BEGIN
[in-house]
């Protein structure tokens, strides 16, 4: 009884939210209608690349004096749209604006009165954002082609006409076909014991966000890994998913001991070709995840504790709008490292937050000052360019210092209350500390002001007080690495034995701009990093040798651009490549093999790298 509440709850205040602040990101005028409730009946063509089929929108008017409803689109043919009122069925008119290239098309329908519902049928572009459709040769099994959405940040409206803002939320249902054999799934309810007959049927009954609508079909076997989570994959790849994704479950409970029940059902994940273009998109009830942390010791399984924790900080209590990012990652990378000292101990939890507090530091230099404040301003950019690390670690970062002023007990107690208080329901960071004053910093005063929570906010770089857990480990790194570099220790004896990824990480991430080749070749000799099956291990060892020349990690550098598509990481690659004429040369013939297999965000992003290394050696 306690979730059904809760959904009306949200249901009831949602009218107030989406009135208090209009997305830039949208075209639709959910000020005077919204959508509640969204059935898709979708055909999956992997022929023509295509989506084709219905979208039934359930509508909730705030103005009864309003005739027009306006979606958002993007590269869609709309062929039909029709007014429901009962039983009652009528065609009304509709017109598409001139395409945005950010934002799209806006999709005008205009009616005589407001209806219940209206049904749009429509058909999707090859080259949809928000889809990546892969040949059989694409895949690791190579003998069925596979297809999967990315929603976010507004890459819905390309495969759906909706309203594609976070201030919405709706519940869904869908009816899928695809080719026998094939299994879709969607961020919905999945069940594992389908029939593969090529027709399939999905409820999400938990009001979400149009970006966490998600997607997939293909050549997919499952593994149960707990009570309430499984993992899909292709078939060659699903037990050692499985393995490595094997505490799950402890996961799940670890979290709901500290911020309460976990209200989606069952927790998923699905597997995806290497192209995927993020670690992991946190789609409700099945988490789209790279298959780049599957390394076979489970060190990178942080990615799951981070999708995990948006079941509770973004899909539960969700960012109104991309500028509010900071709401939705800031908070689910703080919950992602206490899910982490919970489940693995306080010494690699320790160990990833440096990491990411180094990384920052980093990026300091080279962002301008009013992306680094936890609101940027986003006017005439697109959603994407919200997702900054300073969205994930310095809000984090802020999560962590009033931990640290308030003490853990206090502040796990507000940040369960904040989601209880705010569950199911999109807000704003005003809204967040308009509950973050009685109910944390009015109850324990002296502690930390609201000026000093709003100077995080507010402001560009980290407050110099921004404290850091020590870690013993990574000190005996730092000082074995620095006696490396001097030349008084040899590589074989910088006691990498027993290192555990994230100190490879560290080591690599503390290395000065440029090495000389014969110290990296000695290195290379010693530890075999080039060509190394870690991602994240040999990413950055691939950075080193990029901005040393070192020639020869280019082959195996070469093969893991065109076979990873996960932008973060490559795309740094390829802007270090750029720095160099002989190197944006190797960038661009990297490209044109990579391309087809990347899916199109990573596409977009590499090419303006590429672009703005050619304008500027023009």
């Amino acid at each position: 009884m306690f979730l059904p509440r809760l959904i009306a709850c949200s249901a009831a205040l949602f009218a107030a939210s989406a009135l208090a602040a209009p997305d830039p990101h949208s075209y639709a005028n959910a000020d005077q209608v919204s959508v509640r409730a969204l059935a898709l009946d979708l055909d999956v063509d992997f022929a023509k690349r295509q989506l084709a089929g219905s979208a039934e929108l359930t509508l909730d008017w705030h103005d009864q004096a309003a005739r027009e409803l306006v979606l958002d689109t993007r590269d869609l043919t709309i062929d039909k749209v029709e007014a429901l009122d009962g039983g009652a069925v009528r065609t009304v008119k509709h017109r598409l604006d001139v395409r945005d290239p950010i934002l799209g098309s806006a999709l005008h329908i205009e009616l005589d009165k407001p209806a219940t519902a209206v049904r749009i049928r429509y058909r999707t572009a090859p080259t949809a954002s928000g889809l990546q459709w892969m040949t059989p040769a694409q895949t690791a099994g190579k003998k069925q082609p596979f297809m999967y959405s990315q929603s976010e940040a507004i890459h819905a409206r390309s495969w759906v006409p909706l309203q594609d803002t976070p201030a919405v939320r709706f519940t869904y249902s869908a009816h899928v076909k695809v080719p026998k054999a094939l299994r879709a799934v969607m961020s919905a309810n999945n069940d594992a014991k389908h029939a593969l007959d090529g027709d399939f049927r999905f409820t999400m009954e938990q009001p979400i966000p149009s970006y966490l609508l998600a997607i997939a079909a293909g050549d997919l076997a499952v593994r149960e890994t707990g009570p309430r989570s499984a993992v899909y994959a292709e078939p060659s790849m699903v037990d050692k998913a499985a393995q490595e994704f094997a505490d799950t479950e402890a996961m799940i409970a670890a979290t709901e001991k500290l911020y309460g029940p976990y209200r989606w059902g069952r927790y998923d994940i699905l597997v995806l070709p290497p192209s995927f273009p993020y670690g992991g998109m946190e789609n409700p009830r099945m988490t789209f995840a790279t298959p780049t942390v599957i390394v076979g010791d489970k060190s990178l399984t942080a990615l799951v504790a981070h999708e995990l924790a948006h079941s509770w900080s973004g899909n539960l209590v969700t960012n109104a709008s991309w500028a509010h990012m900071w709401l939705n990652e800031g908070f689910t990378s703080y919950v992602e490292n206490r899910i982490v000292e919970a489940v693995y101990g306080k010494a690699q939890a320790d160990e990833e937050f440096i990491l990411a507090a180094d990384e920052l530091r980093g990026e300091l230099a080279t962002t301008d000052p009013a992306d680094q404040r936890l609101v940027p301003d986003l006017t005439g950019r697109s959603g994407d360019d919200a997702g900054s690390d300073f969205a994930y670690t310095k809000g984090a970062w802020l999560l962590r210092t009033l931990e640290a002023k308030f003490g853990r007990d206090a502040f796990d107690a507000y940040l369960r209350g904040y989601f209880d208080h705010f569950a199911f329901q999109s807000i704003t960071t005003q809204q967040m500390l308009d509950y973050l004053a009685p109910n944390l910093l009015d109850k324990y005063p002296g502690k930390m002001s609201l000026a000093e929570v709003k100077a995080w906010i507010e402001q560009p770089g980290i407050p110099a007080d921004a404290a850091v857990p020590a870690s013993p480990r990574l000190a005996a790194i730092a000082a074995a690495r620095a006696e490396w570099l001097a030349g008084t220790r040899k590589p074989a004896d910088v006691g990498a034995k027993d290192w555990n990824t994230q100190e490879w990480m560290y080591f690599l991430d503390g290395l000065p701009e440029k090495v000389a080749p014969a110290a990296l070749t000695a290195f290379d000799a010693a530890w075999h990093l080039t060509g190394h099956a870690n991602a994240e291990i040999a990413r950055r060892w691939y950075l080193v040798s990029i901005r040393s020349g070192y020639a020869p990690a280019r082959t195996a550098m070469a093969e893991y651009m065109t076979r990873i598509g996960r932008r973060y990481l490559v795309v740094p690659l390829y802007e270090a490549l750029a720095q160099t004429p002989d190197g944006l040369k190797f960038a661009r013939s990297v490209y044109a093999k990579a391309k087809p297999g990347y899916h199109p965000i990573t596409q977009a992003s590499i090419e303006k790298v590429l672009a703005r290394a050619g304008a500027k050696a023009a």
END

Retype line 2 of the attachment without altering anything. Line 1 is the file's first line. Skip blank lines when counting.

């Protein structure tokens, strides 16, 4: 009884939210209608690349004096749209604006009165954002082609006409076909014991966000890994998913001991070709995840504790709008490292937050000052360019210092209350500390002001007080690495034995701009990093040798651009490549093999790298 509440709850205040602040990101005028409730009946063509089929929108008017409803689109043919009122069925008119290239098309329908519902049928572009459709040769099994959405940040409206803002939320249902054999799934309810007959049927009954609508079909076997989570994959790849994704479950409970029940059902994940273009998109009830942390010791399984924790900080209590990012990652990378000292101990939890507090530091230099404040301003950019690390670690970062002023007990107690208080329901960071004053910093005063929570906010770089857990480990790194570099220790004896990824990480991430080749070749000799099956291990060892020349990690550098598509990481690659004429040369013939297999965000992003290394050696 306690979730059904809760959904009306949200249901009831949602009218107030989406009135208090209009997305830039949208075209639709959910000020005077919204959508509640969204059935898709979708055909999956992997022929023509295509989506084709219905979208039934359930509508909730705030103005009864309003005739027009306006979606958002993007590269869609709309062929039909029709007014429901009962039983009652009528065609009304509709017109598409001139395409945005950010934002799209806006999709005008205009009616005589407001209806219940209206049904749009429509058909999707090859080259949809928000889809990546892969040949059989694409895949690791190579003998069925596979297809999967990315929603976010507004890459819905390309495969759906909706309203594609976070201030919405709706519940869904869908009816899928695809080719026998094939299994879709969607961020919905999945069940594992389908029939593969090529027709399939999905409820999400938990009001979400149009970006966490998600997607997939293909050549997919499952593994149960707990009570309430499984993992899909292709078939060659699903037990050692499985393995490595094997505490799950402890996961799940670890979290709901500290911020309460976990209200989606069952927790998923699905597997995806290497192209995927993020670690992991946190789609409700099945988490789209790279298959780049599957390394076979489970060190990178942080990615799951981070999708995990948006079941509770973004899909539960969700960012109104991309500028509010900071709401939705800031908070689910703080919950992602206490899910982490919970489940693995306080010494690699320790160990990833440096990491990411180094990384920052980093990026300091080279962002301008009013992306680094936890609101940027986003006017005439697109959603994407919200997702900054300073969205994930310095809000984090802020999560962590009033931990640290308030003490853990206090502040796990507000940040369960904040989601209880705010569950199911999109807000704003005003809204967040308009509950973050009685109910944390009015109850324990002296502690930390609201000026000093709003100077995080507010402001560009980290407050110099921004404290850091020590870690013993990574000190005996730092000082074995620095006696490396001097030349008084040899590589074989910088006691990498027993290192555990994230100190490879560290080591690599503390290395000065440029090495000389014969110290990296000695290195290379010693530890075999080039060509190394870690991602994240040999990413950055691939950075080193990029901005040393070192020639020869280019082959195996070469093969893991065109076979990873996960932008973060490559795309740094390829802007270090750029720095160099002989190197944006190797960038661009990297490209044109990579391309087809990347899916199109990573596409977009590499090419303006590429672009703005050619304008500027023009």